Did you know?
For an average child, someone else’s light touch on their skin would go almost unnoticed. But for a SID child, any sensory stimulation not invited or prepared for can be overwhelming and even painful to endure.
It has been discovered that 30% of school-aged children are labeled as having learning disabilities. Seventy percent of these children have Sensory Integration Dysfunction (SID) as the underlying cause of their disorders. These children, however, have an excellent chance of being able to succeed alongside their peers, with the proper treatment. Here are pointers on understanding this ailment and how parents can best cope with caring for these afflicted children.
SID isn’t one specific disorder but an umbrella term for a number of neurological difficulties. Sensory Integration Dysfunction (SID) is also known as Sensory Processing Disorder (SPD) and Dysfunction in Sensory Integration (DSI). Simply put, an SID child isn’t able to interact with his/her external environment properly because their brains are unable to process sensory information effectively.
Each child with SID has a unique combination of varying symptoms, and therefore, it can be very difficult to diagnose and treat. Main categories that Occupational Therapists tend to test these children under include, but aren’t limited to, “Sensory Modulation Problems” (how the child regulates responses to sensations); “Sensory Discrimination Problems” (inability to distinguish one sensation from another); “Sensory-Based Motor Problems” (how the child moves/is aware of his body); and “Associated Regulatory and Behaviour Problems” (issues that can result from SID).
It can be difficult to diagnose SID in children, especially toddlers and preschoolers. The following are things to watch for:
(1) Oversensitivity to environmental stimuli: over-the-top reactions to sensory stimuli, especially when it’s very slight or hardly noticible to anyone else. For example gagging to smells; covering the ears to sounds; covering the eyes to light or screaming at even the lightest touch.
(2) Undersensitivity to environmental stimuli: opposite to oversensitivity. The child doesn’t seem to notice or react to any sort of stimuli.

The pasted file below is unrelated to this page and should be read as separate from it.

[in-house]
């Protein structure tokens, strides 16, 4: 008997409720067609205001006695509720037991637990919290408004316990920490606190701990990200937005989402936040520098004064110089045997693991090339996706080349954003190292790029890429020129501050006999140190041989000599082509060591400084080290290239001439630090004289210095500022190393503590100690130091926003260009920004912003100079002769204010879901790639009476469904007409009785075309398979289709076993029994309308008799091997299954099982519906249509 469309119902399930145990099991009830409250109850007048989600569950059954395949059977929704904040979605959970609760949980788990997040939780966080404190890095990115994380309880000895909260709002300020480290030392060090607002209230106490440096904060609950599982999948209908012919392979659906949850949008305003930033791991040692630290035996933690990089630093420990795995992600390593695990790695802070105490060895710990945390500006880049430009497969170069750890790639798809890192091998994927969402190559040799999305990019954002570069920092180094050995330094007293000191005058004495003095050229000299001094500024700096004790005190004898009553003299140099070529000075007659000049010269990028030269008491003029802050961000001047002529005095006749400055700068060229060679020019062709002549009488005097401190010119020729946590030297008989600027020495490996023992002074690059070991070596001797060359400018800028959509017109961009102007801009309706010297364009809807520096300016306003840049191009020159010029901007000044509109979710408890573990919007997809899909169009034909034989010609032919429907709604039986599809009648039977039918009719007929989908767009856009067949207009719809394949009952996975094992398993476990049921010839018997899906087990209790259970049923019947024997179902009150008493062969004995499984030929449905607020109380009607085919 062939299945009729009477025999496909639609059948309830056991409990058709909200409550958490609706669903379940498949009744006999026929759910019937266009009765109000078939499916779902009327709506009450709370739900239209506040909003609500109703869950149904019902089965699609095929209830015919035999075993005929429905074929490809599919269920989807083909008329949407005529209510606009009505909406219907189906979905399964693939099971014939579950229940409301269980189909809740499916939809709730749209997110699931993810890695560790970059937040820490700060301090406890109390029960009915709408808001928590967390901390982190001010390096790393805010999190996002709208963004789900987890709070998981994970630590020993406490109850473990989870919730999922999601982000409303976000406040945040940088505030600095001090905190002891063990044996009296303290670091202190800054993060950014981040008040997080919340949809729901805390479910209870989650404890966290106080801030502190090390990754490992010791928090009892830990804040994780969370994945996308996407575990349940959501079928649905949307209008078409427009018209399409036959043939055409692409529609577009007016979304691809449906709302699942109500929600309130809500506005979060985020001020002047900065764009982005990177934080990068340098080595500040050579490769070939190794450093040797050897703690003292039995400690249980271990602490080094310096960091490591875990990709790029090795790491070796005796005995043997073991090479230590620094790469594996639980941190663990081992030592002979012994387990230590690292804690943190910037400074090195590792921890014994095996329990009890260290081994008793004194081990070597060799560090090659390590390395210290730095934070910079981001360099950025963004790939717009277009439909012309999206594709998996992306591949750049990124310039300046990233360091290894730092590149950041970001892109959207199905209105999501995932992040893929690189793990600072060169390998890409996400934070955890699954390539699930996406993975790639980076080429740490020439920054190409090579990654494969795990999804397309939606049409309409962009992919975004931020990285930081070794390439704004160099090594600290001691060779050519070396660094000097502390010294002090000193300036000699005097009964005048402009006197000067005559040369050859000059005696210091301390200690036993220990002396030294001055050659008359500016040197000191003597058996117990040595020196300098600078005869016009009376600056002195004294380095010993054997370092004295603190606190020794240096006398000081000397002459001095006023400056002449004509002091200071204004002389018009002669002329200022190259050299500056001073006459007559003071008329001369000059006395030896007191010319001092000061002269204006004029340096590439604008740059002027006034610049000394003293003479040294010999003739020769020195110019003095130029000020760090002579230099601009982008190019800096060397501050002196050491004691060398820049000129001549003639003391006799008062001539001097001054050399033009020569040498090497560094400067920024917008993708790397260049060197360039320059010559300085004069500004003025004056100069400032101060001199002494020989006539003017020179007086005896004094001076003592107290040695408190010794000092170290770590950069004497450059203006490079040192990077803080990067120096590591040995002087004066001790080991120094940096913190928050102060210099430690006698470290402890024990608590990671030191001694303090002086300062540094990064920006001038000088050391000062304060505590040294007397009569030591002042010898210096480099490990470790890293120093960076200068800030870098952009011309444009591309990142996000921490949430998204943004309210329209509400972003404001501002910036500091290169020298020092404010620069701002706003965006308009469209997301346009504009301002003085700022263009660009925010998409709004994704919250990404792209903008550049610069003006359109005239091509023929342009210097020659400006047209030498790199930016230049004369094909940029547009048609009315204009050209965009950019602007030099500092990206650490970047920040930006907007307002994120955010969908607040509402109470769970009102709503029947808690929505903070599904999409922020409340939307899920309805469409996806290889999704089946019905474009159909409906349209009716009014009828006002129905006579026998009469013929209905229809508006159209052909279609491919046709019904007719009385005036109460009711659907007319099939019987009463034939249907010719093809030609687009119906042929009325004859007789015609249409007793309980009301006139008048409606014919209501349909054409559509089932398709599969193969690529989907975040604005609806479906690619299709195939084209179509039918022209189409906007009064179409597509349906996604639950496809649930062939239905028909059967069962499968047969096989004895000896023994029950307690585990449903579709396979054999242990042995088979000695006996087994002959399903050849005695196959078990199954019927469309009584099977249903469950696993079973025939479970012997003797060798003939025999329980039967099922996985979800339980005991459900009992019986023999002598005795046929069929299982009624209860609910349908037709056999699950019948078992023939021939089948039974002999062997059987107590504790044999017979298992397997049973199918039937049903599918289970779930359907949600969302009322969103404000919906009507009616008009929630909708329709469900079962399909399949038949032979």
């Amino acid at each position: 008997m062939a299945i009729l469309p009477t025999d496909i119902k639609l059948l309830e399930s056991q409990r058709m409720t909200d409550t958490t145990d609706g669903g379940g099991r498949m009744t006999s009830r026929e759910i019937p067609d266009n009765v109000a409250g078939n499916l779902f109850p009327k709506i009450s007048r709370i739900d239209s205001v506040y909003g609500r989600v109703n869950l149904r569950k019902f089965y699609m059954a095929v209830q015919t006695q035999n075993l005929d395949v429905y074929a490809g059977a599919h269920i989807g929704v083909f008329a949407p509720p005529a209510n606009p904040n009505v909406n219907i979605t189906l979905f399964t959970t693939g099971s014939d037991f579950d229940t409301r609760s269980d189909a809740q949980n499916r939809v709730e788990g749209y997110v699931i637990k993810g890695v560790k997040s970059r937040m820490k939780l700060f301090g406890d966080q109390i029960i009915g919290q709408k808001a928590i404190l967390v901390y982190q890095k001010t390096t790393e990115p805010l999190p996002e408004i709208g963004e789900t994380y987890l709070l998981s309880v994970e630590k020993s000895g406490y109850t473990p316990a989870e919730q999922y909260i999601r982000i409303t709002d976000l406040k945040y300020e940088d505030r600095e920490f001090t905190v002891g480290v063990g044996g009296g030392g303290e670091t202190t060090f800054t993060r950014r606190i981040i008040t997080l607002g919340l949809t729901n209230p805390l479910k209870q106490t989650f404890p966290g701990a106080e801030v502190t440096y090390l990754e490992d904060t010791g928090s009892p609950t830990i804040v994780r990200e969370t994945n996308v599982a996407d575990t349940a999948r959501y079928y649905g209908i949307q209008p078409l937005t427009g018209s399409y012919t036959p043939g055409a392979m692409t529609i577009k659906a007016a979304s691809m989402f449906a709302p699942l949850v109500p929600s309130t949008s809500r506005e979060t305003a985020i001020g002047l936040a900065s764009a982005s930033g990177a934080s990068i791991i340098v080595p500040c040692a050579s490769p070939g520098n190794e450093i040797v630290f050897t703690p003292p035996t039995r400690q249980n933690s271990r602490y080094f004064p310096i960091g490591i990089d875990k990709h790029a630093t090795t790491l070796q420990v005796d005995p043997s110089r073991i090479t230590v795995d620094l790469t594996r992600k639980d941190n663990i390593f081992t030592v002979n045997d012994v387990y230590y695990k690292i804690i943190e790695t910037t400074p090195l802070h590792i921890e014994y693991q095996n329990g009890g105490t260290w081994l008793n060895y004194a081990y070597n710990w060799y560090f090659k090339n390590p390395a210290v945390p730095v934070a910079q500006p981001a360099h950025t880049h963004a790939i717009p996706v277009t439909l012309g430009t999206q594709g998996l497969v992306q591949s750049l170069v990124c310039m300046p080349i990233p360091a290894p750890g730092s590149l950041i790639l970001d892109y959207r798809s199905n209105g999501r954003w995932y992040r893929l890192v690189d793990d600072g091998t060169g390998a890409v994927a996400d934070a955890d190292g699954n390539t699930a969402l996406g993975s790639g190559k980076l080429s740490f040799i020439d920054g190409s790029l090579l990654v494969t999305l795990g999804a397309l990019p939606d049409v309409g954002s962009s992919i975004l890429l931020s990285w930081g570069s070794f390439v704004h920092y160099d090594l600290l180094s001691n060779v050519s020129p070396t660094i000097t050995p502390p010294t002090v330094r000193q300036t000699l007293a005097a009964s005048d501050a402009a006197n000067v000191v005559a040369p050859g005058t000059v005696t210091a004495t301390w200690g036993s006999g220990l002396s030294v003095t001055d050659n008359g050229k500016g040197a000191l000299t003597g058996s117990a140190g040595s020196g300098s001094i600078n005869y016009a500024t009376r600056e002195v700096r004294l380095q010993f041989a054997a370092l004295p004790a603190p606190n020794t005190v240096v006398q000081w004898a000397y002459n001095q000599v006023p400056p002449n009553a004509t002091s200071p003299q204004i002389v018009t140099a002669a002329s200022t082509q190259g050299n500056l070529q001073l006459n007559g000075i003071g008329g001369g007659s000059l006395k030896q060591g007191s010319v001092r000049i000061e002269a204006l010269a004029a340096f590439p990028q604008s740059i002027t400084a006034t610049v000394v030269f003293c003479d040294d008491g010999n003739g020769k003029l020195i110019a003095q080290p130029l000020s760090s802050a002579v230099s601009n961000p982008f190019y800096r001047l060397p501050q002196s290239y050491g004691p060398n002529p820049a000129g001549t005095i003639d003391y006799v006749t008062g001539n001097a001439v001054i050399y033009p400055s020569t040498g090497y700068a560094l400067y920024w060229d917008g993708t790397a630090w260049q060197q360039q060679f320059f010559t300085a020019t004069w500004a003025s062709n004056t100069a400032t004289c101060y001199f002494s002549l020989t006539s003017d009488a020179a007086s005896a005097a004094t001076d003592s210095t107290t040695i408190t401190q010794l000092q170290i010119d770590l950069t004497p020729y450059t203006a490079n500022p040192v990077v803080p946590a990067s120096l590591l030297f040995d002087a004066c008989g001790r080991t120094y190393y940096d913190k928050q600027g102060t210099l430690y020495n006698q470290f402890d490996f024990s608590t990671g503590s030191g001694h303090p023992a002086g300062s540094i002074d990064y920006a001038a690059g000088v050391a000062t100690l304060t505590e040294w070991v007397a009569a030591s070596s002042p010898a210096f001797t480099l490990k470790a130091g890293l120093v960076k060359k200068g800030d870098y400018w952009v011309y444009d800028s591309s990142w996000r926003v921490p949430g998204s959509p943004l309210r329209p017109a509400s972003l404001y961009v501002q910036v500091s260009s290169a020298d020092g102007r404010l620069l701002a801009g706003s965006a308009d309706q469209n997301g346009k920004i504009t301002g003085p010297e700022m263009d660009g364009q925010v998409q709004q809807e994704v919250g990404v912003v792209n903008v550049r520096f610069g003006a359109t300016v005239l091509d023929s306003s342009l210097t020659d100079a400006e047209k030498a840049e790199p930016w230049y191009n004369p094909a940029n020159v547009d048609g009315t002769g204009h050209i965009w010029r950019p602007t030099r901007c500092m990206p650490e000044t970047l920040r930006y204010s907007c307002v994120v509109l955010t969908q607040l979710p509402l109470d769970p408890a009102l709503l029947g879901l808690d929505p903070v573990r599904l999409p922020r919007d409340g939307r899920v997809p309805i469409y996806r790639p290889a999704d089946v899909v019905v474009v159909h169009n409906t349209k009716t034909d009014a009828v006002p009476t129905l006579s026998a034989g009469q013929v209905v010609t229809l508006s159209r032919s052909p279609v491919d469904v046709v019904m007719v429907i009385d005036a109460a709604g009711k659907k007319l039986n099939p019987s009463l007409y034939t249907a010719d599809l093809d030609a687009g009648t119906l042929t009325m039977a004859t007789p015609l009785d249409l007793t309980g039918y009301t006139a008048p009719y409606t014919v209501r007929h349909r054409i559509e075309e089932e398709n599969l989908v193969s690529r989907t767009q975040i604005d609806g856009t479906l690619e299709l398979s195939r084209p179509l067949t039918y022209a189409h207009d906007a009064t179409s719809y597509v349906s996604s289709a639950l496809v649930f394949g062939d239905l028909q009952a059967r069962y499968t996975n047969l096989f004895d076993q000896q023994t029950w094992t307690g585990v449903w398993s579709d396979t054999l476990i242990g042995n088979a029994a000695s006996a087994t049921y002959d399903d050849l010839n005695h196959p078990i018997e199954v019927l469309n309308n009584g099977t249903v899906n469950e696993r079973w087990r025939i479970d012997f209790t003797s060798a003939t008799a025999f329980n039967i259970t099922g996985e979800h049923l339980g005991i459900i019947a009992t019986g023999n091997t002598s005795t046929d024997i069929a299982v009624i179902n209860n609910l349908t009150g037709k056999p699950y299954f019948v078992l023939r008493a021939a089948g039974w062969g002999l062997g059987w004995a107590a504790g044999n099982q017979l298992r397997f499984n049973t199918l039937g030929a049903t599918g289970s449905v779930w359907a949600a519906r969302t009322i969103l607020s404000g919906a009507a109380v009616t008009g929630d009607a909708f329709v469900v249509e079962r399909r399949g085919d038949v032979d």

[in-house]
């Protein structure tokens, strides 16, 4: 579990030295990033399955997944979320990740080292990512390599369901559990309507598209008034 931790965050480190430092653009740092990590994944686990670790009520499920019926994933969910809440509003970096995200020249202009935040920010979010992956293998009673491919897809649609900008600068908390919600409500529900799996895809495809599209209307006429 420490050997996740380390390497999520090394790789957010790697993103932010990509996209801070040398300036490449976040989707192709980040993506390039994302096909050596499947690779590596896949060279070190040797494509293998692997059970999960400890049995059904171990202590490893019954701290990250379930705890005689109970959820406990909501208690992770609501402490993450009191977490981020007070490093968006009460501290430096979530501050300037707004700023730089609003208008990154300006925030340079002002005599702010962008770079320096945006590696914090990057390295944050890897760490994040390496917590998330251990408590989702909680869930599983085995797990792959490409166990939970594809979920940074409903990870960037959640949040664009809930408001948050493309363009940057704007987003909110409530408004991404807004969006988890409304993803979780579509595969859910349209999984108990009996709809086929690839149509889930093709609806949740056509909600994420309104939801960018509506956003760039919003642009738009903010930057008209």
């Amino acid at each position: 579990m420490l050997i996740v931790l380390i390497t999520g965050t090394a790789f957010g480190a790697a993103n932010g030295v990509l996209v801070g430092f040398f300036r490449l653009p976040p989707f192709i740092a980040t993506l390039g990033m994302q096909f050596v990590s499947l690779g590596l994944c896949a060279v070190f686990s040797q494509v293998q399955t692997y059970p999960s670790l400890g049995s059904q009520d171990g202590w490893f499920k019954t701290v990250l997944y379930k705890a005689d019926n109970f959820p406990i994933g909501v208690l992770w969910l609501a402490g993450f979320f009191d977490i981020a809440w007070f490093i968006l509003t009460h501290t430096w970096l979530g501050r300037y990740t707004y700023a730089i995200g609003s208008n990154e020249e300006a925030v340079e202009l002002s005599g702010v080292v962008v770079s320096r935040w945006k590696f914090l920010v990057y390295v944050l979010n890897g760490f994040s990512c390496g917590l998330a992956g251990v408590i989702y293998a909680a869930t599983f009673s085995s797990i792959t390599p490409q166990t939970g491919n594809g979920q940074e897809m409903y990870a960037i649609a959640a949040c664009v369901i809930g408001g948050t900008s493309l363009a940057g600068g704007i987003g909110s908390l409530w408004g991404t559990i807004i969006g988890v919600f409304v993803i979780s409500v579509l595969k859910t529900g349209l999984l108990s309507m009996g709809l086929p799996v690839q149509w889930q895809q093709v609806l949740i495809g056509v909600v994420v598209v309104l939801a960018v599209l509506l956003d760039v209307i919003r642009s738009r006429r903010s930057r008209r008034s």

(3) Sticklers for routine: all children need a routine but SID children tend to hold on tight to what’s comfortable and will react adversely if their routine is different. The child will also tend avoid anything new including food, play, toys or people.
(4) Avoiding social situations: SID children tend to avoid situations where they’d be exposed to too much stimuli. If they feel they can’t control what’s happening around them or things aren’t familiar, it causes discomfort they can’t handle.
(5) Fits: this is more common in very young children whose verbal skills aren’t as developed. They aren’t able to communicate what’s troubling them so they will have inconsolable tantrums. Most toddlers have tantrums but with SID children they are longer, more frequent and much more intense.
A child suffering with a severe case of this disorder can affect his/her ability to interact with other people, ability to function in daily life or even just enjoying being a child. This disorder can’t be cured, but with proper therapy and care, the child can learn how to recognize sensations and learn to cope better dealing with these sensations.
If your child displays any of these symptoms there’s no need to assume they have SID – they could simply be “spirited”. However, if you have concerns it’s best to get your child assessed as soon as possible. The earlier they’re diagnosed and undergo treatment, the sooner they can learn coping skills to help them live a relatively normal life.